China’s ‘Wolf Warriors’ are back on the prowl and scent blood

Beijing counter attacks Washington’s move to pursue a rule-based agenda from human rights to trade.

You can watch clips of Zhao Lijian on YouTube. Barbed wire sound bites are his specialty as an official spokesman of China’s Ministry of Foreign Affairs.

But his brief goes far beyond the typical bland statements that usually pass for state policy.

Now in his late 40s, Zhao is part of the “Wolf Warrior” diplomatic pack. The term is rather apt as it is taken from the title of a jingoistic action movie about a Chinese special forces team that tracks down American mercenaries.

No guessing who the bad guys are as Zhao makes that perfectly clear in his role as deputy director of the Foreign Affairs Information Department.

Backed by the Communist Party leadership, he thrives on controversy, aggressively promoting China’s “core interests” on Twitter, Facebook and YouTube. All three are banned in the country, blocked by the Great Firewall.

In the past 24 hours, he has been particularly busy. “Do these countries forget their shameful past of killing indigenous people and severe racial discrimination? They’d better save the label of ‘genocide’ for themselves,” he tweeted, referring to the rising tide of international outrage about the persecution of ethnic Uighur Muslims in Xinjiang province.

Zhao also pounced on remarks made by Katherine Tai, President Joe Biden’s nominee for US Trade Representative, at her senate confirmation hearing on Thursday. “We firmly oppose groundless accusations against and even stigmatization of China’s trade and economic behaviors,” he said at a daily media briefing hours later.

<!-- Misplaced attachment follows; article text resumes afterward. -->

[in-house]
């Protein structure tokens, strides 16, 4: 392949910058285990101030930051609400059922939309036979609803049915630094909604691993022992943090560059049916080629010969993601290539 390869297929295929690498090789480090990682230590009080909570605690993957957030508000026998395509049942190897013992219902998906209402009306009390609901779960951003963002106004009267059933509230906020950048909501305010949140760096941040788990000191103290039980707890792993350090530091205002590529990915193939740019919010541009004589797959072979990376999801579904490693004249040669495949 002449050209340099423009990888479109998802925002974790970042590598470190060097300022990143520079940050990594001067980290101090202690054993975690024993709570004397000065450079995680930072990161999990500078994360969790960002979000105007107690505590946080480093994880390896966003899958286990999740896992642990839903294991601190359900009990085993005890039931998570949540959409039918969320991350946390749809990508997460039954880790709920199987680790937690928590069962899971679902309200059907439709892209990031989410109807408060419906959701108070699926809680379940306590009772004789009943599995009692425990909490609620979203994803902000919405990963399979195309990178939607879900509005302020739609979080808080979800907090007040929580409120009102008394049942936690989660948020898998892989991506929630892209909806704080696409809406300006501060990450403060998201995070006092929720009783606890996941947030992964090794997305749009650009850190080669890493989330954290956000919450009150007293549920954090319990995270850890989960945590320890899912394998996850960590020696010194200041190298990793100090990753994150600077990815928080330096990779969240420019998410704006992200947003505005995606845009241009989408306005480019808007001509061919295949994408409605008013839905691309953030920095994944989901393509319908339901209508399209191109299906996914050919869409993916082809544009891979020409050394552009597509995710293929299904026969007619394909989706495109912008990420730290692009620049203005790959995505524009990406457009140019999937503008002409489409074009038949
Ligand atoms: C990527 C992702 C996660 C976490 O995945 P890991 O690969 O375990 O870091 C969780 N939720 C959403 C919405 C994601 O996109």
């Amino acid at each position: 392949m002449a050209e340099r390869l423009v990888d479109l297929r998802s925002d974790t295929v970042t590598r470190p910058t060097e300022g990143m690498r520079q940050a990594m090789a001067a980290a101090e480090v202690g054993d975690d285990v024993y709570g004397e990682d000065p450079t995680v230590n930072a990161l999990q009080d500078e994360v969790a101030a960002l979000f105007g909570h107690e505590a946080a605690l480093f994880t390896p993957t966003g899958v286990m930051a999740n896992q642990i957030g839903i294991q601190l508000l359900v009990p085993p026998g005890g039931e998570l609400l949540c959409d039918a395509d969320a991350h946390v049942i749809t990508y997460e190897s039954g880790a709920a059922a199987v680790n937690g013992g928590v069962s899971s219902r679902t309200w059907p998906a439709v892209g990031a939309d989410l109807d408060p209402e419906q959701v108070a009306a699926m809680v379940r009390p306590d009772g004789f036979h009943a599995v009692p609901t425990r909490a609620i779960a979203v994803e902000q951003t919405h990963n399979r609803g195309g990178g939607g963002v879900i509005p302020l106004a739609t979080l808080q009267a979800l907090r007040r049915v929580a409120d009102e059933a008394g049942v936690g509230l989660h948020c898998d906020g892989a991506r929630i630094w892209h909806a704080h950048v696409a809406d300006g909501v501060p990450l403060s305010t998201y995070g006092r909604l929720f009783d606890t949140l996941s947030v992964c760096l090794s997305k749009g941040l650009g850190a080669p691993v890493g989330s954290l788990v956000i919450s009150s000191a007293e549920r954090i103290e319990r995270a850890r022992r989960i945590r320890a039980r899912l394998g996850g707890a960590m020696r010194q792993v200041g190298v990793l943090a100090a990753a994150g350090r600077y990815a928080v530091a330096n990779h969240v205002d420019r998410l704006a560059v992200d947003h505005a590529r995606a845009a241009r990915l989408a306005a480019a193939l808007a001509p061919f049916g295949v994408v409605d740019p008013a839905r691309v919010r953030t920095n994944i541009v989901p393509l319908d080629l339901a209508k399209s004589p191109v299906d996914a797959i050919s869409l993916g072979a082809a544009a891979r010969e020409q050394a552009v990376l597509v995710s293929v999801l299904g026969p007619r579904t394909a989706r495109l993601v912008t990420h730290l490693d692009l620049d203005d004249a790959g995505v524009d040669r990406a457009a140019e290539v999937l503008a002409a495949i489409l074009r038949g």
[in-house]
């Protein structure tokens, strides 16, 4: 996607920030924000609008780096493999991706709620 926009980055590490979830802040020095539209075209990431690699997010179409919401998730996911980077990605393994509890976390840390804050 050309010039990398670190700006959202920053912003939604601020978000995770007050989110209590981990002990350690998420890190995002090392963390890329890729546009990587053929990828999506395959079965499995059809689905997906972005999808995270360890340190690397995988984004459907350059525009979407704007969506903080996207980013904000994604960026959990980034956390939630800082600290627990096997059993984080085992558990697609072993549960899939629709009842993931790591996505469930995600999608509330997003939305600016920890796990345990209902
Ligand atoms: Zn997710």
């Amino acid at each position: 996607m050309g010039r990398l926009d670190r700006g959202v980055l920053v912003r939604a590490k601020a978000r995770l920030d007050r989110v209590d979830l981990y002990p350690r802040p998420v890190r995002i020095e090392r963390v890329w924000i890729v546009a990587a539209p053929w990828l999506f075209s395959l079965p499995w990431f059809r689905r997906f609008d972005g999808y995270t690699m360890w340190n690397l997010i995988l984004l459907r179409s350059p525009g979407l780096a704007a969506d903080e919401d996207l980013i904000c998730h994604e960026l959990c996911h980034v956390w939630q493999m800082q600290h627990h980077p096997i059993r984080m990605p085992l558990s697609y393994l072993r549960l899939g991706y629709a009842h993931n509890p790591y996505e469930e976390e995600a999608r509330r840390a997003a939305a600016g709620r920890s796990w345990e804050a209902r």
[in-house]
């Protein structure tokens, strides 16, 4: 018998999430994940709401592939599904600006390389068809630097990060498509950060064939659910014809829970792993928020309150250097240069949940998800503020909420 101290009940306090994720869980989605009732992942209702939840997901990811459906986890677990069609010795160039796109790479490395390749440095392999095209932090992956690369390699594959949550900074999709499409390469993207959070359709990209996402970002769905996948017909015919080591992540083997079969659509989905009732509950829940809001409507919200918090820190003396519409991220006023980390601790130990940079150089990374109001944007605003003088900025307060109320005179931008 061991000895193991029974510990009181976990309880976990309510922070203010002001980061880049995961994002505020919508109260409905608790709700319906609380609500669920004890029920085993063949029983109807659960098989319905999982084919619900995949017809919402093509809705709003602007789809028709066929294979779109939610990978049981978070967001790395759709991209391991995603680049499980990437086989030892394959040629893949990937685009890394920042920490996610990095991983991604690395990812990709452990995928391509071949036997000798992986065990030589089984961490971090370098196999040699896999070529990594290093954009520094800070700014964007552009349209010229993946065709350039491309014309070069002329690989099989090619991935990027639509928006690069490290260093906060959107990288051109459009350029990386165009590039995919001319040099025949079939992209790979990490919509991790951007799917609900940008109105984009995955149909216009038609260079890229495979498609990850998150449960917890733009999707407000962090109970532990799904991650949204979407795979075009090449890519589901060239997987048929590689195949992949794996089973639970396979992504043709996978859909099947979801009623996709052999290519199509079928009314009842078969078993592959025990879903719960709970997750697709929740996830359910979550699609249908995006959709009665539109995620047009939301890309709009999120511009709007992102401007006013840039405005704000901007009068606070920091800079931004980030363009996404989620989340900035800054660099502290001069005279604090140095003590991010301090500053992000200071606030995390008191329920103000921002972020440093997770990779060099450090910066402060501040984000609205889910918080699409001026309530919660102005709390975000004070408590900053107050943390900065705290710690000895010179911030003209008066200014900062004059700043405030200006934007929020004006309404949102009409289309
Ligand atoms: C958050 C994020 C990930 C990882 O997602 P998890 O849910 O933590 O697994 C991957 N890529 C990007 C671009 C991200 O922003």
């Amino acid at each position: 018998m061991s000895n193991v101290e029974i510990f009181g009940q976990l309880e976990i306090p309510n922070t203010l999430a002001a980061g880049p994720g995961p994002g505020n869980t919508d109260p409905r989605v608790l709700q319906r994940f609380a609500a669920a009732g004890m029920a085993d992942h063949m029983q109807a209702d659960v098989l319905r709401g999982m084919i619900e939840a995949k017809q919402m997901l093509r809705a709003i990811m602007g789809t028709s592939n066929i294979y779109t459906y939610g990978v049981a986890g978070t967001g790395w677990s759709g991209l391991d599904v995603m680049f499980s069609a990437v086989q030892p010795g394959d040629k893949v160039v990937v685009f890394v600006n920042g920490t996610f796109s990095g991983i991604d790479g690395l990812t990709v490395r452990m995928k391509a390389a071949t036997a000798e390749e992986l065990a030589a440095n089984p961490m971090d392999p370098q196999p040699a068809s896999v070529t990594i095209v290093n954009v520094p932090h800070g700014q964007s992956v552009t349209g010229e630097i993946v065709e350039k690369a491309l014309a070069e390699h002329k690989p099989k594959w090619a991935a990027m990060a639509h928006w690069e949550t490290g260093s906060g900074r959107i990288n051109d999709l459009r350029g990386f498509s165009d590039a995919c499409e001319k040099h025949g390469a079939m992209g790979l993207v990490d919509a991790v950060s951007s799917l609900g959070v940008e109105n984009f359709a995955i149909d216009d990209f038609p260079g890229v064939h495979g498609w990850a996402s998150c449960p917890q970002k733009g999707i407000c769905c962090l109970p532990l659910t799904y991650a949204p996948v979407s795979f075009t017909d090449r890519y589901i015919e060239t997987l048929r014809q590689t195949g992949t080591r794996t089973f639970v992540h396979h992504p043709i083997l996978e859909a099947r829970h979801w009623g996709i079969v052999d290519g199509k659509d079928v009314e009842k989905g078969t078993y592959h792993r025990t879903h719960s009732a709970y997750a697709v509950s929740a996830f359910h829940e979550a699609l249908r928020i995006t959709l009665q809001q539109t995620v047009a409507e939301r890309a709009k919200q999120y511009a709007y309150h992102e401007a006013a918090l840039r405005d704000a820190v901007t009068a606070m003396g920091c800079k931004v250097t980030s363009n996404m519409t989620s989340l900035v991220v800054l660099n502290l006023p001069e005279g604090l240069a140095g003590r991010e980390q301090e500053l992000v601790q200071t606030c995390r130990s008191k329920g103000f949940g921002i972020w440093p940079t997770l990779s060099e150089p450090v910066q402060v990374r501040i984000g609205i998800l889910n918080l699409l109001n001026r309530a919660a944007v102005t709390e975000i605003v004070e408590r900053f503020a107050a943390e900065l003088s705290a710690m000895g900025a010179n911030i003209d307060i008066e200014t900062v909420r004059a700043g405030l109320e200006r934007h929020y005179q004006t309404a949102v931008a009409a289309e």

The facts:

  • Beijing has realized that a Biden White House will rally like-minded democracies to pursue a rule-based agenda from human rights to trade.
  • Tai repeated that mantra when she said there needed to be checks and balances to control China’s excesses.
  • This would counter Beijing’s strategy, ambitions and unfair trading practices.
  • A revamp of global rules would eliminate what she called “gray areas.” 
  • These were being exploited by China’s ruling Communist Party, leading to a “race to the bottom,” Tai added. 
  • In turn, this will damage workers’ rights and the environment, she pointed out.

What was said: “We must recommit to working relentlessly with others to promote and defend our shared values of freedom, democracy, truth and opportunity in a just society. There are a lot of gray areas, where the rules are not clear, or where we don’t have rules yet,” Tai, the daughter of US immigrants from Taiwan, told the senate hearing.

Reaction to the news: “Altering economic laws with political forces is an unrealistic approach that can neither solve domestic problems nor do anything good global,” Zhao said, referring to Tai’s reference for more “resilient” US supply chains.

Delve deeper: Trade is just one of a myriad of issues that have strained Sino-American relations. But at the heart of the matter is the belief by President Xi Jinping and the Party’s inner circle that this is China’s century. A view backed up by academia. “The most profound change in the global power structure is that the western world is experiencing a prolonged downturn … ‘East rises and the West falls,’” Yuan Peng, of the influential China Institute of Modern International Relations, said in an interview with The Beijing News last month.

China Factor comment: A wave of nationalistic propaganda has percolated through state-run media such as Global Times, the People’s Daily and the Xinhua News Agency to herald the new dawn. “Patriotic” fever will continue to grow as the Communist Party of China prepares to celebrate its 100th anniversary later this year. “Wolf Warriors” like Zhao will lead the chorus.